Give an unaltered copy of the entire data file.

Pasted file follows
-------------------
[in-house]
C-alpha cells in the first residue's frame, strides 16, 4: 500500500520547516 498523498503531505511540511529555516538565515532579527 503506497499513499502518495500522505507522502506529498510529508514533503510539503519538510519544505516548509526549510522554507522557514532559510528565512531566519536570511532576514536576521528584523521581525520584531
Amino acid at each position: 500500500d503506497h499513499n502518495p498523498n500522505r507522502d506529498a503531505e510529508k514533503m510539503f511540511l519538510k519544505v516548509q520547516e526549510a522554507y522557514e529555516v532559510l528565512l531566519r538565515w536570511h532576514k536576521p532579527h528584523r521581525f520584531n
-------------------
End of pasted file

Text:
[in-house]
C-alpha cells in the first residue's frame, strides 16, 4: 500500500520547516 498523498503531505511540511529555516538565515532579527 503506497499513499502518495500522505507522502506529498510529508514533503510539503519538510519544505516548509526549510522554507522557514532559510528565512531566519536570511532576514536576521528584523521581525520584531
Amino acid at each position: 500500500d503506497h499513499n502518495p498523498n500522505r507522502d506529498a503531505e510529508k514533503m510539503f511540511l519538510k519544505v516548509q520547516e526549510a522554507y522557514e529555516v532559510l528565512l531566519r538565515w536570511h532576514k536576521p532579527h528584523r521581525f520584531n